She bites into a cookie and apologizes for crumbs.
She regrets not remembering the dates I traveled.
She’s sorry she didn’t call sooner.
Can I forgive her, she asks, for the lateness of her card?
She agrees that winter days shrink miserably short,
that tomatoes taste best in August, not July.
Her only insistence is she’s a failure with plants,
yet she presents me, nurtured by her own loving hand,
zucchinis perfect in firmness and size
and strawberries succulent and soft.
Were she bossy or brutish or willing to impose,
I could dismiss her with a monster at my throat.
But this inflation of politeness,
this everlasting deference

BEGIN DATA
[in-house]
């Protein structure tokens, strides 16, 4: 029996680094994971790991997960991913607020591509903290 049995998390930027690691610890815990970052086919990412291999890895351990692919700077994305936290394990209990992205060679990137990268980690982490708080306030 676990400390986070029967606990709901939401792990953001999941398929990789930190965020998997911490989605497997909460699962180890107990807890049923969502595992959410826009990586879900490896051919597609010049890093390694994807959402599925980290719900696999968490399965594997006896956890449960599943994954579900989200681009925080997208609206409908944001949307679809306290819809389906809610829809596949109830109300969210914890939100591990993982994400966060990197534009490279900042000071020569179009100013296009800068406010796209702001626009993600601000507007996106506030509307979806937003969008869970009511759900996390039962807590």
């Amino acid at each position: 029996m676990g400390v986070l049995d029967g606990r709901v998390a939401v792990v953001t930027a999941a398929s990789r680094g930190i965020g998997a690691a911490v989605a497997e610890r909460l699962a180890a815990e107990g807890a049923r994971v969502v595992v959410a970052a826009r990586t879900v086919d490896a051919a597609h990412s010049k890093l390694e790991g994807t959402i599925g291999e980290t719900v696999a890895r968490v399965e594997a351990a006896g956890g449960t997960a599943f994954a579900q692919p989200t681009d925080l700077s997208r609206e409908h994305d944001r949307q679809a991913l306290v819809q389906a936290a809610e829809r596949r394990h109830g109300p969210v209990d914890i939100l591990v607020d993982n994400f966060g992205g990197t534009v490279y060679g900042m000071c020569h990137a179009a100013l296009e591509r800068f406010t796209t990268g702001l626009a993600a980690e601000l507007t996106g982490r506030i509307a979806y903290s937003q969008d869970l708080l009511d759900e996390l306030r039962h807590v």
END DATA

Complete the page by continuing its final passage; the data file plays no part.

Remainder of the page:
effacing its author line by kind line
lets dozing creatures slumber.
Without leap or splendor or appetite,
dull sedation creeps idly over me.
First published in Mused: Spring Equinox 2018
Marianne Brems is a long-time writer of textbooks, but also loves to write whimsical poems. She has an MA in Creative Writing from San Francisco State University. “I write because it is my way of organizing my environment so as to make it accessible to me.”